A new local food app

The We Eat Local app is available for both Android and Apple devices. Basically, you enter your postcode or suburb and a list of local eateries, shops and markets appears. Click on any of these and a list of their Victorian food producers appears.

Note that this is the opposite way round than the Local Food Connect app (Android only) that I wrote. Click on the local food producers icon, click on a producer of interest and a list of the places in North East Melbourne where you can buy their food appears.

Codling moth

Yvonne Ashby has written in to say that she has noticed that a few of her young applies are being covered with the dark brown eggs from the codling moth (see picture right). The usual spots are the gaps between the fruit and at the tip end of the fruit. She uses a toothpick to scrap off the eggs or thins out some of the fruit that is touching the others. The most affected areas are where there is not much sunlight exposure.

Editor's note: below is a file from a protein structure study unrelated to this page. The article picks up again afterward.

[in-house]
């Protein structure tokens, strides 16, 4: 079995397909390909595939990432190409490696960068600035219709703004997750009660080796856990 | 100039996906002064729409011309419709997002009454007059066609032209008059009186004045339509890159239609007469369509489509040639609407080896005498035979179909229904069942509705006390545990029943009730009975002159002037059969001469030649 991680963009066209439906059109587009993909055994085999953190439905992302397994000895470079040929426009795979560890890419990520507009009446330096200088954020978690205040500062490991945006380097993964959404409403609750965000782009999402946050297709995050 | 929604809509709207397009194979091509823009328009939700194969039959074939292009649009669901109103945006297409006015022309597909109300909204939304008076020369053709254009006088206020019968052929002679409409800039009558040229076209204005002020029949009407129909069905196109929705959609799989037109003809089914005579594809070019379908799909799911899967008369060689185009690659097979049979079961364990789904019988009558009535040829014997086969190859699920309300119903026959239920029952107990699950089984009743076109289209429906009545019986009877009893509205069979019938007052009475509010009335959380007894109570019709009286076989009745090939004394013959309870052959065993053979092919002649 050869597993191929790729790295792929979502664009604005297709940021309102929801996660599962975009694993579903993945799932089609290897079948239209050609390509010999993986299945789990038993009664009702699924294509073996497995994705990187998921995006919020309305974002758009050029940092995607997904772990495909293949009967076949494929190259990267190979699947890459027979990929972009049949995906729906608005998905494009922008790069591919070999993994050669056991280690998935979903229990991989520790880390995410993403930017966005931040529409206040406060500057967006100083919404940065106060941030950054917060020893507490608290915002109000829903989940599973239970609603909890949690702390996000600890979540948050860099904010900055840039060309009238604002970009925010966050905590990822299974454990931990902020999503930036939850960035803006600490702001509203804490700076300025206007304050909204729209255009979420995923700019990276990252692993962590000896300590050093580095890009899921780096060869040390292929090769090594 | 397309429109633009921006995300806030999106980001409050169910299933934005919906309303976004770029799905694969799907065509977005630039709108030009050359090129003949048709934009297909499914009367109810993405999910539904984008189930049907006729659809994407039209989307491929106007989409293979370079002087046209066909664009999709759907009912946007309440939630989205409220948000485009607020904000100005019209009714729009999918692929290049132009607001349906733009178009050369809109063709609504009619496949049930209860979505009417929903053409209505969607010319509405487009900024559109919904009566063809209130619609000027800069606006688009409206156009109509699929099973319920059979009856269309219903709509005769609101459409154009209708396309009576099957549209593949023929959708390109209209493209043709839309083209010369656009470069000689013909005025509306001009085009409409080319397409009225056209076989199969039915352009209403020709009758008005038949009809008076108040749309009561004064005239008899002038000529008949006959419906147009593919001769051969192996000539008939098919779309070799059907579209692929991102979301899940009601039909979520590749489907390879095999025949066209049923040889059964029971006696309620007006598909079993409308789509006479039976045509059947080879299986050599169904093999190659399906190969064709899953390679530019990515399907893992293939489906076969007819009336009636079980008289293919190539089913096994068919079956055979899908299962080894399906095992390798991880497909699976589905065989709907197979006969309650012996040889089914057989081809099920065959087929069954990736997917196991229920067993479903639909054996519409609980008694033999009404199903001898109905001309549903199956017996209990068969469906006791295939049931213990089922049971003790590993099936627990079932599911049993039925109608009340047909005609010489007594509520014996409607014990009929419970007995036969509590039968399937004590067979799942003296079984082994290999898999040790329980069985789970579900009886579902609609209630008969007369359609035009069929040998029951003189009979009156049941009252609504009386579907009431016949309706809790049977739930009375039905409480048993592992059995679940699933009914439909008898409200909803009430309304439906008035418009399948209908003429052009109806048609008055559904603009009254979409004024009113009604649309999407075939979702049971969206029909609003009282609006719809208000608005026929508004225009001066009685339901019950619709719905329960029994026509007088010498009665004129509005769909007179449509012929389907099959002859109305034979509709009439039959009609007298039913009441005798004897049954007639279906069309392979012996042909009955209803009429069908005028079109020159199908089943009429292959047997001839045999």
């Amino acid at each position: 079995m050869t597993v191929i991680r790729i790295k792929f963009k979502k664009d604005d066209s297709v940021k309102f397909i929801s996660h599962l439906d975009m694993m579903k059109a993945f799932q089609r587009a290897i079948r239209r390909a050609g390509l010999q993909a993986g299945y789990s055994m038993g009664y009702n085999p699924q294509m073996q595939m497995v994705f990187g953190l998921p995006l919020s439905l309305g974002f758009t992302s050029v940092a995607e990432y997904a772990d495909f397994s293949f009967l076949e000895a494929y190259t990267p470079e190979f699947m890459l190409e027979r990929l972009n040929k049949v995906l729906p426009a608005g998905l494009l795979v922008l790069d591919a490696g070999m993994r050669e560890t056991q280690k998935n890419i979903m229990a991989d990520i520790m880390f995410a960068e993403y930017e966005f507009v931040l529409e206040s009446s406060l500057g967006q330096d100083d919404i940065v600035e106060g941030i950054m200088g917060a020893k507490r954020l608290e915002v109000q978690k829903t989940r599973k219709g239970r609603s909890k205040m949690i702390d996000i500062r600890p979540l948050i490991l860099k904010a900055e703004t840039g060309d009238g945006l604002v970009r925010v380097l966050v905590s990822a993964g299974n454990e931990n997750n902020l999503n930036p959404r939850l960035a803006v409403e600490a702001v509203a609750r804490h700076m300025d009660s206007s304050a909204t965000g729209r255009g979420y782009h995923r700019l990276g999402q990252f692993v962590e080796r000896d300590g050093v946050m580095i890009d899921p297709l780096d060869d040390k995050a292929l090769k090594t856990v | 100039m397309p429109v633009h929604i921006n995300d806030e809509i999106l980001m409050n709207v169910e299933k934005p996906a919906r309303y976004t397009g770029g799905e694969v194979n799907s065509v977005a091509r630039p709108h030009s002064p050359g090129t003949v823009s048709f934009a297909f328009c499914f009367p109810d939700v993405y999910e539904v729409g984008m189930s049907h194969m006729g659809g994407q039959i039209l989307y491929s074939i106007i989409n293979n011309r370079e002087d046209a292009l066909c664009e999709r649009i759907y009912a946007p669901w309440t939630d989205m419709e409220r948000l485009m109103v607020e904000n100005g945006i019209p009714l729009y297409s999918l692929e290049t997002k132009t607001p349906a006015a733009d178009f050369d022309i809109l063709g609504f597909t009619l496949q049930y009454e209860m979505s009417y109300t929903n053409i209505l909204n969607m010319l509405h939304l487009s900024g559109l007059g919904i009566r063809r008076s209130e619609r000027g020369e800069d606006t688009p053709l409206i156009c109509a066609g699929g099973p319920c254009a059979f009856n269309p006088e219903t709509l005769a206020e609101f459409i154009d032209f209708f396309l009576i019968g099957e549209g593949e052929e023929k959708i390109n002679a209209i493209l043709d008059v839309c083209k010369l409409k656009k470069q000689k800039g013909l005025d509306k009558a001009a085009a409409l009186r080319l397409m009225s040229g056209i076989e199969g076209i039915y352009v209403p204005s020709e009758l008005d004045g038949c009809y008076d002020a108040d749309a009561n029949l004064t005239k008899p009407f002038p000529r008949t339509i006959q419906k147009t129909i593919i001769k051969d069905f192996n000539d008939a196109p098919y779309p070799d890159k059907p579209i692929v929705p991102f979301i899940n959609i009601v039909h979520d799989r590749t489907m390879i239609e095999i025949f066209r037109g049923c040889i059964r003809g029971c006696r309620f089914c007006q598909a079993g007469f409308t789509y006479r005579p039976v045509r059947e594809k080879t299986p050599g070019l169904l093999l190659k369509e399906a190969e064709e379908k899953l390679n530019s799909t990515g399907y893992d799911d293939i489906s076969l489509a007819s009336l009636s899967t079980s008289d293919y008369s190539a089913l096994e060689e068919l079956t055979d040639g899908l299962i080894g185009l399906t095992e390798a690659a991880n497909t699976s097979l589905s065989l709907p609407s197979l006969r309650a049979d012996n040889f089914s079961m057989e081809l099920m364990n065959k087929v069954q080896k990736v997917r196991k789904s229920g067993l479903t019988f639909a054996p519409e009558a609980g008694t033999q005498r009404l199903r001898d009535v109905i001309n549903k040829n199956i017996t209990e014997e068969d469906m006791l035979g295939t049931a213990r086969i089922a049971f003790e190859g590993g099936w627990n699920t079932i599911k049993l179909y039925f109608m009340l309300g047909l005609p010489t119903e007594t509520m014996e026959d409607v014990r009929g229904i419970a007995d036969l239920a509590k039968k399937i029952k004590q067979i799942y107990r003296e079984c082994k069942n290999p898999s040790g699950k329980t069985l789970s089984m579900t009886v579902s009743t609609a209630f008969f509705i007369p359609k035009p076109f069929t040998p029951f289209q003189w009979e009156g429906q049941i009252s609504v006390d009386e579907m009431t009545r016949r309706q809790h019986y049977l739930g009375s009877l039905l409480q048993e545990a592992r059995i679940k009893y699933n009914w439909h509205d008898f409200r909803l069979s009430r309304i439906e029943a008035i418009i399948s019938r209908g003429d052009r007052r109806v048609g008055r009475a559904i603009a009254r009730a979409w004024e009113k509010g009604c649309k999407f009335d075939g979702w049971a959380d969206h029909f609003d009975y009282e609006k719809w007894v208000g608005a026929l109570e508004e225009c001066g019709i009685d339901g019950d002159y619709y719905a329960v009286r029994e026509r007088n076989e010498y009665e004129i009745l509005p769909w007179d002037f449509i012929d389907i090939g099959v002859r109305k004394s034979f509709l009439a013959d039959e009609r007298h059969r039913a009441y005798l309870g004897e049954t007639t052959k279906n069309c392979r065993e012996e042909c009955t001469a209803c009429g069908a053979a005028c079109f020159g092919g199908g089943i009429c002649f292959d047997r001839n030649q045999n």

More on milk from farms where the male calves aren’t killed

Someone anonymous wrote in to say that Mother Cow Dairy website doesn’t actually say that they don’t kill their bobby calves. That’s true but when I spoke to the farmer about this, he said that he thought that it was clearly implied in the ‘animal wellbeing section’. In any event, he assured me that all their bobby calves live out their full lives in a sanctuary.

Yes, you did know!

Thanks for your responses Bruno Tigani, Chris Newman and Julie Cabrol!

All the questions and answers are now collated on our website.


Last week we asked whether micro-greens aregrown from special seeds or are just densely planted and therefore stunted shoots of normal seeds. Bruno Tigani has responded: the seeds used for micro-green production are generally the same varieties that are used to grow full sized plants. They are sown at higher density and harvested at an early stage, often with just the cotyledon leaves.